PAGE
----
A number of collision repair professionals, including Society of Collision Repair Specialist Executive Director Aaron Schulenburg and Vice President of State Affairs for the Alliance for Automotive Innovation Wayne Weikel came to the table to verify their support of Right to Repair in general, while also sharing some concerns in regard to the motives from those who are driving the federal REPAIR Act, such as major insurance companies and aftermarket part manufacturers.
Another shared consideration among repair professionals is the fact there isn’t much detail about how the information would be used, just that it would be accessible. Others brought up concerns about the testing of aftermarket scanning and calibration equipment that could be reverse engineered via access to OEM information and who would be responsible if the equipment were to malfunction and give a false positive that the calibrations were completed properly.
“If an aftermarket part, scanning or calibration tool were to fail, someone can die,” commented Sjosleth. “It’s a difficult battle for our industry to support both sides of this.”
Another related point of discussion is getting insurers to pay for the procedures that OEMs say are crucial in returning cars to pre-accident condition. “If the auto manufacturers are saying that data is being pulled three percent of the time, and they are frustrated with this, where is the campaign to fix that problem?” Wicklund queried. She also pointed out the issue that shops are making the business decision to become OEM certified, yet those proper repairs will not be paid for in full by insurance companies.
Conversations also centered around the success of the invaluable resource that is the Database Enhancement Gateway (DEG). Funded solely by sponsorships, including primary support from AASP National and SCRS, the DEG successfully rolled out an updated website earlier this year, and corrections continue to be made to estimating platforms thanks to inquiries received.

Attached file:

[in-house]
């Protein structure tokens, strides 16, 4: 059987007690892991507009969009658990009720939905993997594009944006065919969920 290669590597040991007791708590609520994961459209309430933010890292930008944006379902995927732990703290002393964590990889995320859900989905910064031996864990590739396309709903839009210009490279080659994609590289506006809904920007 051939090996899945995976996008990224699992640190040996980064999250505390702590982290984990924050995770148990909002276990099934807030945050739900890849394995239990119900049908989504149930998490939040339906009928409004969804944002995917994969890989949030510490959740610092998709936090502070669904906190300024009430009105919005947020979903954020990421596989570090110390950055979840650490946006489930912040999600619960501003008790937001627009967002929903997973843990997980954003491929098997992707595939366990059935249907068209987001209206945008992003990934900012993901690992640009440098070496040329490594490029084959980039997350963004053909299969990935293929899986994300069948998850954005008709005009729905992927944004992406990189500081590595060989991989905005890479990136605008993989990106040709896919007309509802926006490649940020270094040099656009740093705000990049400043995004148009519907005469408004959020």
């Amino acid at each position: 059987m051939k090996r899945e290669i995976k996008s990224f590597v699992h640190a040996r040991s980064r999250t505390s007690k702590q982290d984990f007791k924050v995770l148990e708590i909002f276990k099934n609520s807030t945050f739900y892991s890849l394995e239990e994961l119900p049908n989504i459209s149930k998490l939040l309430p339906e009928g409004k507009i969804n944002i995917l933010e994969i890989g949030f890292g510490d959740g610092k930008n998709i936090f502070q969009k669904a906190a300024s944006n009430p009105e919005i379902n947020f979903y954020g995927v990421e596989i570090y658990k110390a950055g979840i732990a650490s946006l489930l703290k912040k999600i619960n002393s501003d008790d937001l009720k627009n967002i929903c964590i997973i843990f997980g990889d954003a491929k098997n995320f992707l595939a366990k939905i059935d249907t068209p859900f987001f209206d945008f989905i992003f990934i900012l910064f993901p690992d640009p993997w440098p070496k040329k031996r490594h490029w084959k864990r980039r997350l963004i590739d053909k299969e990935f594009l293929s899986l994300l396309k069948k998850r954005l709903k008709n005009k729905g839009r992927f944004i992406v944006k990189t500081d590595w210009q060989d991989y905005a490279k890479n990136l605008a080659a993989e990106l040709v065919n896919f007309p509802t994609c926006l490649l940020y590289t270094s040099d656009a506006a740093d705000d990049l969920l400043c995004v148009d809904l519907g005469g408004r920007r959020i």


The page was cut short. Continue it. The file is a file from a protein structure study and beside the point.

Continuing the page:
DEG Administrator Danny Gredinberg reported the year-to-date total of corrected hours across the three main information provider platforms (MItchell, CCC and Audatex) totalled 988 for body hours and 242 hours for paint. Some changes included the time-consuming process of rivet gun set up being a non-included operation and the application of seam sealer on bolt-on parts being noted as non-included.
Gredinberg also referenced the changes coming via Audatex and CCC in regard to the SCRS blend study.
He stressed the importance of continuing to spread the word about the DEG and how submitting inquiries is a great benefit to the entire industry. Most users submit about 10 inquiries per year, with roughly 50 percent resulting in change.
Gredinberg emphasized the importance of submitting inquiries. “Even if something doesn’t change, it’s still something we can address.”
The AASP National Board continues to communicate throughout the year via virtual meetings. The Board plans to reconvene in person next spring once a date and location is determined.
Want more? Check out the December 2023 issue of AASP-MN News!